Steve Jobs’ 30-year-old time capsule discovered
30 years ago, the late Apple founder and CEO Steve Jobs was among a group of International Design Conference attendees that donated items to a time capsule in Aspen, Colorado. Jobs donated the Lisa mouse he had used during his presentation at the conference, and among the hundreds of other items were a Rubik’s cube, a six-pack of beer and a Moody Blues record. Well, it was 1983.
The capsule – a 13-foot long tube – was originally due for exhumation in 2000, but excavators had lost its location and it was, essentially, deemed to be MIA. Until now: enter the crew of National Geographic’s Diggers show, who found and dug up the tube. Many items inside were mouldy and ruined, but some, including Jobs’ mouse, had been packed in plastic and hence survived the 30-year hibernation relatively intact. [Source: CNET]
Flexi-screened Samsung Galaxy Note 3 Active “coming soon”
If a report is true, we could be seeing Samsung’s YOUM flexible display technology finally making its way into a consumer product as early as next month. Android Community claims that the limited edition Note 3 Active will rock a bendy, near-unbreakable screen and waterproof construction. Stay tuned for more soon… [Source: Android Community]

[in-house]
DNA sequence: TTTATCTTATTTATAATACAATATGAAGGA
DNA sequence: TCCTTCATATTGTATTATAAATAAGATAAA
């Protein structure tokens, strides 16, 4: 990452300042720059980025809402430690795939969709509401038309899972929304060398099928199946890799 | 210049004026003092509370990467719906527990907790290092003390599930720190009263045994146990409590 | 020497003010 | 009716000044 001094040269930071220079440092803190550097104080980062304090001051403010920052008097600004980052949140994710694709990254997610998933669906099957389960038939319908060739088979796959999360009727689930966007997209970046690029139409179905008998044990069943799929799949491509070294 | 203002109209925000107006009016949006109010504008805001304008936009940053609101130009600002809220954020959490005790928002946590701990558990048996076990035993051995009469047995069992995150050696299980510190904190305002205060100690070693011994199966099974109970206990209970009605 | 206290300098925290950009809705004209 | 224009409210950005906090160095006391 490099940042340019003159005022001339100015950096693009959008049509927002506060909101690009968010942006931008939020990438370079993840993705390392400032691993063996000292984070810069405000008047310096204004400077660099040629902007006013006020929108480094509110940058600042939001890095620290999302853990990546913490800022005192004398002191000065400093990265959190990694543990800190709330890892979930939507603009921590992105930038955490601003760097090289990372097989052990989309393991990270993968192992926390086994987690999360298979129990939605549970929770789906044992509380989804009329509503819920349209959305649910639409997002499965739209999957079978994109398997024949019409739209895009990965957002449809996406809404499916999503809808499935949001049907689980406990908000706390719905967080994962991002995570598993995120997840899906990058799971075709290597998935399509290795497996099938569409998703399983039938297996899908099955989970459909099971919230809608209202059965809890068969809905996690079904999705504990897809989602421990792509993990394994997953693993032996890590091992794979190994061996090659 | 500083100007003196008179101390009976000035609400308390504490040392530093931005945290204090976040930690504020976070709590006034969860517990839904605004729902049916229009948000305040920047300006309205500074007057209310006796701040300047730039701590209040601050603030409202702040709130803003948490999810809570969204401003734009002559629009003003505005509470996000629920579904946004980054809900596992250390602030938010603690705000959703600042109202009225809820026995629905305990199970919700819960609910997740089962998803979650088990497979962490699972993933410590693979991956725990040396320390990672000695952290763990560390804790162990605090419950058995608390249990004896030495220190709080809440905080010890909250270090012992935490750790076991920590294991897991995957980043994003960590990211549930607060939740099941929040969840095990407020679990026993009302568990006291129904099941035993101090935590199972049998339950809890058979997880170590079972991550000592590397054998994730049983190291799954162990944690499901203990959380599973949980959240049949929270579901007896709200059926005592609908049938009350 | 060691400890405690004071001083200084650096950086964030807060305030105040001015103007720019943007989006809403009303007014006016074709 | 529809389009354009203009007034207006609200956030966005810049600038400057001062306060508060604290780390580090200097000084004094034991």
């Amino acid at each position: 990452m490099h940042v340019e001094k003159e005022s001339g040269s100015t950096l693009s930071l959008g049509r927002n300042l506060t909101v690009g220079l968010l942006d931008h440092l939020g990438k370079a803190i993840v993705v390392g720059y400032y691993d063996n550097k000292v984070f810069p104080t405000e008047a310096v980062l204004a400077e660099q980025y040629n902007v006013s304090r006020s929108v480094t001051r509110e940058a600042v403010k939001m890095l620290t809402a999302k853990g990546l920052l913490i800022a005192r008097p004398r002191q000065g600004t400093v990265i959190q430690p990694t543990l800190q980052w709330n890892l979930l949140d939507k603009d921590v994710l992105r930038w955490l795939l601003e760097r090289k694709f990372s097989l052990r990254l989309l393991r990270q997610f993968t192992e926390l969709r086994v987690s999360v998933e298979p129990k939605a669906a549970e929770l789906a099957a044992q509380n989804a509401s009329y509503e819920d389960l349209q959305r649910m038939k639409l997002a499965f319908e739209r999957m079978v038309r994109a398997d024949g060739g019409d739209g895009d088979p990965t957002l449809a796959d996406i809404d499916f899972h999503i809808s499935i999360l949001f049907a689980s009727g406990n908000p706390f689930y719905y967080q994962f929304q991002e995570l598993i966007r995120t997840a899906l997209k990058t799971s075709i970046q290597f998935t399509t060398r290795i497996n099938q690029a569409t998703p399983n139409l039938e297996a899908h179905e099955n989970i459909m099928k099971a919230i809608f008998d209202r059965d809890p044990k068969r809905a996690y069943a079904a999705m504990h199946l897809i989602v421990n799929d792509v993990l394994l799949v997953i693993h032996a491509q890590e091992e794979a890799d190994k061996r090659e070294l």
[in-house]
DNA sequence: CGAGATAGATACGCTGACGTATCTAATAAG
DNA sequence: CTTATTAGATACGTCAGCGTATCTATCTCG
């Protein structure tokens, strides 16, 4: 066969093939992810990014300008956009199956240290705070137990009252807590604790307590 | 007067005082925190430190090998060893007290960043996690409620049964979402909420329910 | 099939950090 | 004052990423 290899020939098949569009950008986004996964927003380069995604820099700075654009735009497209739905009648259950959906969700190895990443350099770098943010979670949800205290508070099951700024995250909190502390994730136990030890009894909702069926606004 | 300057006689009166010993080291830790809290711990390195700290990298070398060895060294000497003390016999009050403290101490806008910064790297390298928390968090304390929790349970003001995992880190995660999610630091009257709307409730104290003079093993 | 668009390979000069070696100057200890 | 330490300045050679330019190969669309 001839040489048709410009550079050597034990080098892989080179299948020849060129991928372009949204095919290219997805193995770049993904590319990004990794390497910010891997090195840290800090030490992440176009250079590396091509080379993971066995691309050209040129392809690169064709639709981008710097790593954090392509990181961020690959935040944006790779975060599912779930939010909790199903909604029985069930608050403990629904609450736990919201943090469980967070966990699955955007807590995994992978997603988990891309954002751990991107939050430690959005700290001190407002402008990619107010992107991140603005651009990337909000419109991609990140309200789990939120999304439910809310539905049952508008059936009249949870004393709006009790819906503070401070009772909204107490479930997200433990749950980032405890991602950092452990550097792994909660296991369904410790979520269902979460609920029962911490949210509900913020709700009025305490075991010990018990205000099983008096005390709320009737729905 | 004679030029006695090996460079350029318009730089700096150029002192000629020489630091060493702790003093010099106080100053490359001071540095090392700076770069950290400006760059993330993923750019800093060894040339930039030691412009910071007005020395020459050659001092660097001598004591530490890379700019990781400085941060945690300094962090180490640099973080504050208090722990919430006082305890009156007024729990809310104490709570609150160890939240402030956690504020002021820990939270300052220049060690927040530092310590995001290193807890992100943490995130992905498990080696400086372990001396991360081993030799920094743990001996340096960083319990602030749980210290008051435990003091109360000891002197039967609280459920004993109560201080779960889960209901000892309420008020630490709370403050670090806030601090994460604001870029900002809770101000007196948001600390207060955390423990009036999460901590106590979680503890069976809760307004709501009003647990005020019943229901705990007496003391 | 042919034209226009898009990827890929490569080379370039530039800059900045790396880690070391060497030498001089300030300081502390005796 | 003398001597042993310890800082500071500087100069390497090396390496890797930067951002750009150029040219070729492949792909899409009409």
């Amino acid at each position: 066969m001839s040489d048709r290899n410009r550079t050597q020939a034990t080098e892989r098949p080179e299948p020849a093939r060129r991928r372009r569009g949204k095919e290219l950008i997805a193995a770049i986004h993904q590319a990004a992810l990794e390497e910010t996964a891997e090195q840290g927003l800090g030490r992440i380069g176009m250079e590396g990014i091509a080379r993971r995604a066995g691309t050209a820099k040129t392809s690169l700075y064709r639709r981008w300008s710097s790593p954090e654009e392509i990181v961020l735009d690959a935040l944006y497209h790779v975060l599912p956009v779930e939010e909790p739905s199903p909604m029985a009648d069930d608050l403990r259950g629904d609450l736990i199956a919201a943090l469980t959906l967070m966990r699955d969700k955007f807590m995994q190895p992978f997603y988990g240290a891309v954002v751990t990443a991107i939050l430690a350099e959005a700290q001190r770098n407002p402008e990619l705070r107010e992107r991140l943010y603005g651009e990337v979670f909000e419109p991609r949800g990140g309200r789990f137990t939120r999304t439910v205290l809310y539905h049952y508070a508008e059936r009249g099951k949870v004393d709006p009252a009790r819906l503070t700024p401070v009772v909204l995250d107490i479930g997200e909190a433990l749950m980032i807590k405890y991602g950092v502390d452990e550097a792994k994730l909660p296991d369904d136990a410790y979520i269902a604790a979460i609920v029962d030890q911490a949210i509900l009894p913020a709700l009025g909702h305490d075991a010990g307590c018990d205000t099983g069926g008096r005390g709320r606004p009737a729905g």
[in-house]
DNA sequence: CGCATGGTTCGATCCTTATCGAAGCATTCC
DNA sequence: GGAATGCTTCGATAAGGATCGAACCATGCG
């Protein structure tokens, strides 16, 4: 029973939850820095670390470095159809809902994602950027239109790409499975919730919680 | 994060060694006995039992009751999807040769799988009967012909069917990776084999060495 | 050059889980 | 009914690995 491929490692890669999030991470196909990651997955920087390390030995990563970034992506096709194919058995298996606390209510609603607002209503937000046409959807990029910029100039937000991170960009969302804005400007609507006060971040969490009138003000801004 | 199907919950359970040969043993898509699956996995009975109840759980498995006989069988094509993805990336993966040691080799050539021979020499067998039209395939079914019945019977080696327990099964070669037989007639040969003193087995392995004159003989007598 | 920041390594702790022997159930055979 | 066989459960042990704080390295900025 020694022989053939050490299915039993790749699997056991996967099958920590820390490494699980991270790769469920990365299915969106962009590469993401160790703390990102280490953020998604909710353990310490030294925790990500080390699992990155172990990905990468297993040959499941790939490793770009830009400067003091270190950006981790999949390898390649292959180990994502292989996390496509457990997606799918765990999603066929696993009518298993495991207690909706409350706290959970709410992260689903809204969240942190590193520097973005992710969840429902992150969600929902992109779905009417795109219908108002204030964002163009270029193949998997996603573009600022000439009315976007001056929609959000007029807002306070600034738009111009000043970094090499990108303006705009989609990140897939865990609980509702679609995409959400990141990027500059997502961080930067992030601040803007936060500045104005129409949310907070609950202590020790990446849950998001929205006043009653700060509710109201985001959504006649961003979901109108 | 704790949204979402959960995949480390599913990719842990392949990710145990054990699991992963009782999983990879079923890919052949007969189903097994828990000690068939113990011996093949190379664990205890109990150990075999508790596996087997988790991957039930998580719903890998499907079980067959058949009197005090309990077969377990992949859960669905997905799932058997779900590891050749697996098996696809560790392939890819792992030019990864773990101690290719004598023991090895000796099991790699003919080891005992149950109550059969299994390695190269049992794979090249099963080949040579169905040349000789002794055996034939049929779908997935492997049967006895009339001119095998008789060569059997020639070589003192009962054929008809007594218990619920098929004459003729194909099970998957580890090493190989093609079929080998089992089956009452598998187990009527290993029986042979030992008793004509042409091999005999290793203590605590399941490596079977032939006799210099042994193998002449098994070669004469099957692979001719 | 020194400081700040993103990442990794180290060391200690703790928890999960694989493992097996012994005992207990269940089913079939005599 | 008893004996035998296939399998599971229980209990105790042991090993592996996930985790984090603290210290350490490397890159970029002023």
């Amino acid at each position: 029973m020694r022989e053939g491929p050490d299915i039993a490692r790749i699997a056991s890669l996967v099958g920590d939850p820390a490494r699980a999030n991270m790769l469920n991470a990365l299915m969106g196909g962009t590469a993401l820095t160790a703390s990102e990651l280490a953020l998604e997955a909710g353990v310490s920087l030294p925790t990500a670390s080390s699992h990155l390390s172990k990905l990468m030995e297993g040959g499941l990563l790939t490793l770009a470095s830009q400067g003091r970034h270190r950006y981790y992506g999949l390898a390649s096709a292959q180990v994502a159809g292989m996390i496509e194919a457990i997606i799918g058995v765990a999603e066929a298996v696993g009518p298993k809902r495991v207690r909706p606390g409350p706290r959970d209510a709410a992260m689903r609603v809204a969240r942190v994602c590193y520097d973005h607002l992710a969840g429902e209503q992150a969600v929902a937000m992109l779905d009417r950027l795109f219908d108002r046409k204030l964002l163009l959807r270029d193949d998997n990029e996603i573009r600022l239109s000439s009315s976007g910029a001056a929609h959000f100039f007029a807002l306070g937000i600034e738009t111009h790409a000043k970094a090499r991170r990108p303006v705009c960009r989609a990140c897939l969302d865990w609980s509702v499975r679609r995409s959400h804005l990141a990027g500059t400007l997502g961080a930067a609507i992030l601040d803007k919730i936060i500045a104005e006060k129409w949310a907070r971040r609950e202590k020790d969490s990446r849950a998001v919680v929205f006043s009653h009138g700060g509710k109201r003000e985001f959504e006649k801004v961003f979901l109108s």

Linn Exakt hi-fi puts your source in the speaker
Most hi-fis convert digital audio to analogue long before the signal reaches the speaker, but the Exakt from Linn works to keep the lossless digital path going for as long as possible. In fact, the signal is converted inside the speaker itself, at the very last stage before you hear it. Linn calls it “the most direct connection ever made between the listener and the artist” and while the hyperbole is worthy of Kanye West, the fact is that high quality recordings like Studio Master files should remain more loss-free than on any standard hi-fi. Want one? Well, here’s the thing: prices for the Exakt start at £50,000 ($100,557). One to bookmark for when your lottery numbers finally come up, then…
Voice-activated 3D printer makes whatever you tell it to
Yahoo! Japan has delivered a very special 3D printer to a Japanese school for visually-impaired children. When the kids speak a search term – “giraffe” or “car” – the printer retrieves 3D image data from the web and uses it as the basis for a model. You can see exactly how it works in the video above.